I was gratified to see the many people who did a double take as they realized that my shapes were formed not by led lights or ball bearings (now there’s an idea ) but real, fully armed syringes. The reactions were mixed from surprise, disgust – phobia of needles, to incredulous, but at least no one was complacent or unreactive. That is all I wished for, to provoke a strong reaction amongst all this amazing art.
To take the Kiribati motto : “Te Mauri, Te Raoi ao Te Tabomoa”
“Health, Peace and Prosperity”
Syringes are really symbolic and can provoke a host of different emotional reactions, mostly negative.
They can, however, alleviate pain, cure and protect against life threatening diseases, and change the way we look and feel about ourselves.
Our very existence can depend on one syringe, and they therefore deserve our respect and their place in the history of humanity.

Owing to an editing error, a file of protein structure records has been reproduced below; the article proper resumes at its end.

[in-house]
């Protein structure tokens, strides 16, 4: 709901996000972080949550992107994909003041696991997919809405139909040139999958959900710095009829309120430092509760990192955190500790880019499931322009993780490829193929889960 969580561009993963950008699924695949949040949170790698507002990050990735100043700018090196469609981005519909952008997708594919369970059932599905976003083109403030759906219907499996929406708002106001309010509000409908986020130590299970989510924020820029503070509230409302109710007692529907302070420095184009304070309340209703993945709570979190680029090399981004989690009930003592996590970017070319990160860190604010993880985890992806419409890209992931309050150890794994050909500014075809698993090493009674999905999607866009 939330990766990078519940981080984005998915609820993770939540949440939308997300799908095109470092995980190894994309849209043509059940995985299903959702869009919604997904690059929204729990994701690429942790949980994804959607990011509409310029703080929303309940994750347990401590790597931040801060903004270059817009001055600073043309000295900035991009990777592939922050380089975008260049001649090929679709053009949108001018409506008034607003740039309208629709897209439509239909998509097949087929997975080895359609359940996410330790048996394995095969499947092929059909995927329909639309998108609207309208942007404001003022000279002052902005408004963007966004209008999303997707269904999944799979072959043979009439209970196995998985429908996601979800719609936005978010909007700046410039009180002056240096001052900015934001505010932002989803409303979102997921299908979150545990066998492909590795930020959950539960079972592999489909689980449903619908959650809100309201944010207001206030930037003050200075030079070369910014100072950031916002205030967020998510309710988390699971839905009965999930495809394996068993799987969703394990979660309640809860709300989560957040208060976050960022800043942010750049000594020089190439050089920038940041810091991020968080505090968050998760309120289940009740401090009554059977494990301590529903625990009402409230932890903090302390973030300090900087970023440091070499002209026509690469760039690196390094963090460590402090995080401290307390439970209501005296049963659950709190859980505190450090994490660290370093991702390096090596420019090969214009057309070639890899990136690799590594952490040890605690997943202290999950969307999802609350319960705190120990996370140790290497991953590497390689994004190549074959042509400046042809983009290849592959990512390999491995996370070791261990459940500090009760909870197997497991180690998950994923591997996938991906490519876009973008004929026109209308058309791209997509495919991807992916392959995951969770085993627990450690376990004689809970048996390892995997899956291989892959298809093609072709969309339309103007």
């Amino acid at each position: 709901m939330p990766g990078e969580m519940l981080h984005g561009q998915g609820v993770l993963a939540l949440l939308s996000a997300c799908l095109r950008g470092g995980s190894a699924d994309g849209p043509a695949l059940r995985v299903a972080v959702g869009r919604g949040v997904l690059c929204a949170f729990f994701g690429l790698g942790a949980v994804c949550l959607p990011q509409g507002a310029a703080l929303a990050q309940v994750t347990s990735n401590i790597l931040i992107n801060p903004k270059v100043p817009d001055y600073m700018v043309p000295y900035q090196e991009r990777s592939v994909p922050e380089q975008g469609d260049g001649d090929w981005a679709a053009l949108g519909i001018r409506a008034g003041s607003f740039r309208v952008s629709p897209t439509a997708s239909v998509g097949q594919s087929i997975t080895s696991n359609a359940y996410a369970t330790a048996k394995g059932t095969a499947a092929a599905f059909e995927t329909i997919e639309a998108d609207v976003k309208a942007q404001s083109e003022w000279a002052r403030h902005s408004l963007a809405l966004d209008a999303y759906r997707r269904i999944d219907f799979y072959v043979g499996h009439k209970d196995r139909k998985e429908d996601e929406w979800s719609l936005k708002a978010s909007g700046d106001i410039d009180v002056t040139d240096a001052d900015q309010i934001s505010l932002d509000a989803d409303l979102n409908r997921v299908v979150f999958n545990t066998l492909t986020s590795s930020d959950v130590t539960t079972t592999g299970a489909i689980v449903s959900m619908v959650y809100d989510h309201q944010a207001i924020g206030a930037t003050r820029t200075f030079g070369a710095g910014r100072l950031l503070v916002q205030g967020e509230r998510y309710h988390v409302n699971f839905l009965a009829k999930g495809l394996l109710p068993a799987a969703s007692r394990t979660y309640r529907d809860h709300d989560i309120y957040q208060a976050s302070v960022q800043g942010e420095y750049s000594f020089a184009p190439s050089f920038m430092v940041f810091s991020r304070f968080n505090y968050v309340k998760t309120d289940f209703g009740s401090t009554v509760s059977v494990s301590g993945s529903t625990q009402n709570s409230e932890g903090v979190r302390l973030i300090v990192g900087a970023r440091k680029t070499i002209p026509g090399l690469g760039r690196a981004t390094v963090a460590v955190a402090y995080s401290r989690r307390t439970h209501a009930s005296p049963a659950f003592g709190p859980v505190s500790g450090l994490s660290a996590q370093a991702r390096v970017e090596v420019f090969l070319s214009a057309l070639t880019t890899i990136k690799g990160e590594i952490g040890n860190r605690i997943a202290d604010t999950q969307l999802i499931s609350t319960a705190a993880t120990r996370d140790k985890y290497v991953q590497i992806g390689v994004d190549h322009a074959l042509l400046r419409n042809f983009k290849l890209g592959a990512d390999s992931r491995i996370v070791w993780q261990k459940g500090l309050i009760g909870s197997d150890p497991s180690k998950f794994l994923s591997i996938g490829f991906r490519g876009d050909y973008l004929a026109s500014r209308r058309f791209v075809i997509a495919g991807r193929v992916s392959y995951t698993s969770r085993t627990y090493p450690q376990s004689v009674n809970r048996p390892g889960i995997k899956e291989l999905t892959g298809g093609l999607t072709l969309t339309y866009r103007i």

The globe sculpture is called ” To Be One ” and it’s name was inspired by the poem
” To Be One With Each Other ” by George Eliot (Mary Anne Evans)
” What greater thing is there for two human souls
than to feel that they are joined together
to strengthen each other in all labour
to minister to each other in all sorrow,
to share with each other in all gladness,
to be one with each other
in the silent unspoken memories ? “
I guess my interest in skulls and syringes can be traced back to my childhood where family dinner conversations usually centred around my father’s daily experiences as a family practitioner. From the tender age of three I was aware of life, death and something vague in between.